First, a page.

As of the 2019 ceremony, Mahershala Ali is the most recent winner in this category for his role as Don Shirley in Green Book. In the following table, the years are listed as per Academy convention, correspond to the year of film release in Los Angeles County. All Academy Award acting nominees BAFTA Award for Best Actor in a Supporting Role Independent Spirit Award for Best Supporting Male Critics' Choice Movie Award for Best Supporting Actor Golden Globe Award for Best Supporting Actor – Motion Picture Screen Actors Guild Award for Outstanding Performance by a Male Actor in a Supporting Role Crouse, Richard. Reel Winners: Movie Award Trivia. Toronto, Canada: University of Toronto Press. ISBN 978-1-55002-574-3. Kinn, Gail.
Alfred Dreyfus was a French Jewish artillery officer whose trial and conviction in 1894 on charges of treason became one of the most tense political dramas in modern French history with a wide echo in all Europe. Known today as the Dreyfus affair, the incident ended with Dreyfus's complete exoneration. Born in Mulhouse, Alsace in 1859, Dreyfus was the youngest of nine children born to Raphaël and Jeannette Dreyfus. Raphaël Dreyfus was a prosperous, self-made Jewish textile manufacturer who had started as a peddler. Alfred was 10 years old when the Franco-Prussian War broke out in the summer of 1870, his family moved to Paris following the annexation of Alsace-Lorraine by Germany after the war; the childhood experience of seeing his family uprooted by the war with Germany prompted Dreyfus to decide on a career in the military. Following his 18th birthday in October 1877, he enrolled in the elite École Polytechnique military school in Paris, where he received military training and an education in the sciences.
In 1880, he was commissioned as a sub-lieutenant in the French army. From 1880 to 1882, he attended the artillery school at Fontainebleau to receive more specialized training as an artillery officer. On graduation he was assigned to the Thirty-first Artillery Regiment, in garrison at Le Mans. Dreyfus was subsequently transferred to a mounted artillery battery attached to the First Cavalry Division, promoted to lieutenant in 1885. In 1889, he was made adjutant to the director of the Établissement de Bourges, a government arsenal, promoted to captain. On 18 April 1891, the 31-year-old Dreyfus married 20-year-old Lucie Eugénie Hadamard, they had two children and Jeanne. Three days after the wedding, Dreyfus learned that he had been admitted to the École Supérieure de Guerre or War College. Two years he graduated ninth in his class with honorable mention and was designated as a trainee in the French Army's General Staff headquarters, where he would be the only Jewish officer, his father Raphaël died on 13 December 1893.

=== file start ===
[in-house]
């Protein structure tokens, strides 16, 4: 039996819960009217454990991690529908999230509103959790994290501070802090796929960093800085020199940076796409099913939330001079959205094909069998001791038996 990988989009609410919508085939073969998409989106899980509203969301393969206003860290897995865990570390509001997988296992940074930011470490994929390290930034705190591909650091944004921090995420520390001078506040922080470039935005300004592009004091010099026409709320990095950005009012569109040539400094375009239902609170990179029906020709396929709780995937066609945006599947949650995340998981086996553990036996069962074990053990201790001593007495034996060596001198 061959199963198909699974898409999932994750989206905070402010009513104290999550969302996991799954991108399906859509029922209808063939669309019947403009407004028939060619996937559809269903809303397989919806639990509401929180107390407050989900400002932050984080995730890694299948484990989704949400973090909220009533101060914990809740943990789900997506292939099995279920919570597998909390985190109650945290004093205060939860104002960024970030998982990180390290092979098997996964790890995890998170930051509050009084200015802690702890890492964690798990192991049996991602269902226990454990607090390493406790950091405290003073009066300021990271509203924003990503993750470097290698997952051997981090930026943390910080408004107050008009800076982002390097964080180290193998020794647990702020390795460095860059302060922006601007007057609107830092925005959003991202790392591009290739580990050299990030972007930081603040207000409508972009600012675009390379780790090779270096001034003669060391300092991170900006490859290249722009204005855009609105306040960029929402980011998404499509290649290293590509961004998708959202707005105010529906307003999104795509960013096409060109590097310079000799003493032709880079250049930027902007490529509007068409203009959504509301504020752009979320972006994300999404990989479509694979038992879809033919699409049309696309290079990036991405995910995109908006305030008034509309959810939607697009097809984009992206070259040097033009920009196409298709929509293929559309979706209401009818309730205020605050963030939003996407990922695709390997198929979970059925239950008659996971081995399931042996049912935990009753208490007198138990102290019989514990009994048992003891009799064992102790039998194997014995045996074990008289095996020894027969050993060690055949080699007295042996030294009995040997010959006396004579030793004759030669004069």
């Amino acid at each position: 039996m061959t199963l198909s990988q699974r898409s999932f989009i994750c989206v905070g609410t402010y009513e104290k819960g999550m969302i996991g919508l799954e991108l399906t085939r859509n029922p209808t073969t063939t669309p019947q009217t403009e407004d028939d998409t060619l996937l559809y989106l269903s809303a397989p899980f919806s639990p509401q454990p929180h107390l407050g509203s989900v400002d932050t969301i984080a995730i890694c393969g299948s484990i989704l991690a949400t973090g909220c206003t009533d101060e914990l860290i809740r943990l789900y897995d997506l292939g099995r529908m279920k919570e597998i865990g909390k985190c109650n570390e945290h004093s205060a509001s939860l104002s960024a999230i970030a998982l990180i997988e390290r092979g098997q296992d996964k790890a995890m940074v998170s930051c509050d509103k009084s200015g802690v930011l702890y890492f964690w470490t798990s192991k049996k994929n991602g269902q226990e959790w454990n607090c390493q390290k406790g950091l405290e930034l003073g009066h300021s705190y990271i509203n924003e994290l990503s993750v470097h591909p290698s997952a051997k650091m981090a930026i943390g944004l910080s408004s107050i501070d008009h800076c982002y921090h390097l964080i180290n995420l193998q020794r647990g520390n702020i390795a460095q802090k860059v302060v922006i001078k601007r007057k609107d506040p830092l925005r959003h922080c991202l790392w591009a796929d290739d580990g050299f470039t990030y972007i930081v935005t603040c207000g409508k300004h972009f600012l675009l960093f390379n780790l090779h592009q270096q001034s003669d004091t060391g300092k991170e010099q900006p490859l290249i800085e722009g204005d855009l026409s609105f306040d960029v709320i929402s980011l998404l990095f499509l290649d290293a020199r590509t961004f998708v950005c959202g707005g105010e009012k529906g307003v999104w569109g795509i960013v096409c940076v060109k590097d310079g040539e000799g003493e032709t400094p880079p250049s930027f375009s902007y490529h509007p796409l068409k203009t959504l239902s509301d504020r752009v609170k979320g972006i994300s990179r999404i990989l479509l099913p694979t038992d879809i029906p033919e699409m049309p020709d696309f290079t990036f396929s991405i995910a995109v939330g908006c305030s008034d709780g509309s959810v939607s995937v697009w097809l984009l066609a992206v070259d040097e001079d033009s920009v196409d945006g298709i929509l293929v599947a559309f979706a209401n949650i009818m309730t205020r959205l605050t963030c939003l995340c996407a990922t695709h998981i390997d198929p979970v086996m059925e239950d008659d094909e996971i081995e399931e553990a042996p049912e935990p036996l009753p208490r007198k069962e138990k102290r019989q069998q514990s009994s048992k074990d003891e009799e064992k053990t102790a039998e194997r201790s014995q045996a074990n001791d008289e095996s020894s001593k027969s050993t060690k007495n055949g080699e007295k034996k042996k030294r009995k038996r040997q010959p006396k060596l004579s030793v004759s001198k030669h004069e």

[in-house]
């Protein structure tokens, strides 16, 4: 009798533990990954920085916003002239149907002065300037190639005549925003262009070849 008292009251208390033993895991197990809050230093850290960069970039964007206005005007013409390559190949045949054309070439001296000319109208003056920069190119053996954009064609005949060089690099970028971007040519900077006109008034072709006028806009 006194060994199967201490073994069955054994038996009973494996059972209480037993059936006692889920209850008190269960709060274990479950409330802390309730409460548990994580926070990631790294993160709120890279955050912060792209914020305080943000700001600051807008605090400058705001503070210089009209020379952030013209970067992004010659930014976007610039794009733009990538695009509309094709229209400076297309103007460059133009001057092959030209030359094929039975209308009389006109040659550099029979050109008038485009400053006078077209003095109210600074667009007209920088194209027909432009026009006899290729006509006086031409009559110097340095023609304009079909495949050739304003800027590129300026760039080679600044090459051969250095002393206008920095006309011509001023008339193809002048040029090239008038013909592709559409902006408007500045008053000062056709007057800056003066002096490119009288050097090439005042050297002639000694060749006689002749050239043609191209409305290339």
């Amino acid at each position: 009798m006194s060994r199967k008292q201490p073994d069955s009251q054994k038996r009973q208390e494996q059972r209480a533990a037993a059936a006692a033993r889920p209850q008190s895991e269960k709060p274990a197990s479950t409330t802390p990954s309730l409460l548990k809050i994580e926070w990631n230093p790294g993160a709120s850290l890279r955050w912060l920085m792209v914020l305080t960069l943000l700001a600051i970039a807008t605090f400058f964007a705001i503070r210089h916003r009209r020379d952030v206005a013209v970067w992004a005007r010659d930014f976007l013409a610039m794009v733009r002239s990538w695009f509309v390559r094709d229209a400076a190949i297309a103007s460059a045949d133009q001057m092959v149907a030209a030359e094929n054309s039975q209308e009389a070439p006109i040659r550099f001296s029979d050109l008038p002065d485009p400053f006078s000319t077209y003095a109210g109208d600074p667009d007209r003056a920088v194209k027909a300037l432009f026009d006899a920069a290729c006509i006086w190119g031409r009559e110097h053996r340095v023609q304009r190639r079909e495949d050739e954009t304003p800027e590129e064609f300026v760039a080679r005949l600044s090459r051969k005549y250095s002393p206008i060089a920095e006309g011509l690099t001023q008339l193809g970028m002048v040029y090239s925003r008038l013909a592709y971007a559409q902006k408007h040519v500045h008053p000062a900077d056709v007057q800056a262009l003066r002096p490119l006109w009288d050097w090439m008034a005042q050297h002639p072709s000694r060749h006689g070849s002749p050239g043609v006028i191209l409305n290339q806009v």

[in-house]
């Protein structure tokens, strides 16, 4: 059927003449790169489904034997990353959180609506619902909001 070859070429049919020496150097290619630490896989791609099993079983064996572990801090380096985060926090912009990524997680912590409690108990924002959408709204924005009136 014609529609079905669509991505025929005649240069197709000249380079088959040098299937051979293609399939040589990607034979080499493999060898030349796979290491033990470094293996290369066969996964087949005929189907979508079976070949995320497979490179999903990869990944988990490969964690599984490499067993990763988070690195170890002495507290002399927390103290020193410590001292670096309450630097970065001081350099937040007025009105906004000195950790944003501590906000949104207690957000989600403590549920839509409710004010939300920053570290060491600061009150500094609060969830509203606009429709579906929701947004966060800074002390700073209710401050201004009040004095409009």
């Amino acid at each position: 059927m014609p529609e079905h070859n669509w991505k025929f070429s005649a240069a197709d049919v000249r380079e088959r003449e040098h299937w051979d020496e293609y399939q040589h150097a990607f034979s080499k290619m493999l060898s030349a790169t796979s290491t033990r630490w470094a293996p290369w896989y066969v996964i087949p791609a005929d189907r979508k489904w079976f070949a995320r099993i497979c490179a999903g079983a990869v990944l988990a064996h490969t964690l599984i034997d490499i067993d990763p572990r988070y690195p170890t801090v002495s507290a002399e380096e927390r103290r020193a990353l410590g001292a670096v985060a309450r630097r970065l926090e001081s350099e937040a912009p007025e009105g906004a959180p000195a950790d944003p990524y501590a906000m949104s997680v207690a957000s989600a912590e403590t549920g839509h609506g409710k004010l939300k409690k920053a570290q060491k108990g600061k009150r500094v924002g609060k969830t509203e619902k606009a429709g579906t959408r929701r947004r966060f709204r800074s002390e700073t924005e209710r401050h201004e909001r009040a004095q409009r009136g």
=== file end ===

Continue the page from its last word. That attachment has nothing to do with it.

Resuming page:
At the War College examination in 1892, his friends had expected him to do well. However, one of the members of the panel, General Bonnefond, felt that "Jews were not desired" on the staff, gave Dreyfus poor marks for cote d'amour. Bonnefond's assessment lowered Dreyfus's overall grade. Learning of this injustice, the two officers lodged a protest with the director of the school, General Lebelin de Dionne, who expressed his regret for what had occurred, but said he was powerless to take any steps in the matter; the protest would count against Dreyfus. The French army of the period was open to entry and advancement by talent, with an estimated 300 Jewish officers, of whom ten were generals. However, within the Fourth Bureau of the General Staff, General Bonnefond's prejudices appear to have been shared by some of the new trainee's superiors; the personal assessments received by Dreyfus during 1893/94 acknowledged his high intelligence, but were critical of aspects of his personality. In 1894, the French Army's counter-intelligence section, led by Lieutenant Colonel Jean Sandherr, became aware that information regarding new artillery parts was being passed to the Germans by a placed spy, most on the General Staff.
Suspicion fell upon Dreyfus, arrested for treason on 15 October 1894. On 5 January 1895, Dreyfus was summarily convicted in a secret court martial, publicly stripped of his army rank, sentenced to life imprisonment on Devil's Island in French Guiana. Following French military custom of the time, Dreyfus was formally degraded by having the rank insignia and braid cut from his uniform and his sword broken, all in the courtyard of the École Militaire before silent ranks of soldiers, while a large crowd of onlookers shouted abuse from behind railings. Dreyfus cried out: "I swear that I am innocent. I remain worthy of serving in the Army. Long live France! Long live the Army!"In August 1896, the new chief of French military intelligence, Lieutenant Colonel Georges Picquart, reported to his superiors that he had found evidence to the effect that the real traitor was a Major Ferdinand Walsin Esterhazy. Picquart was silenced by being transferred to the southern desert of Tunisia in November 1896; when reports of an army cover-up and Dreyfus's possible innocence were leaked to the press, a heated debate ensued about anti-Semitism and France's identity as a Catholic nation or a republic founded on equal rights for all citizens.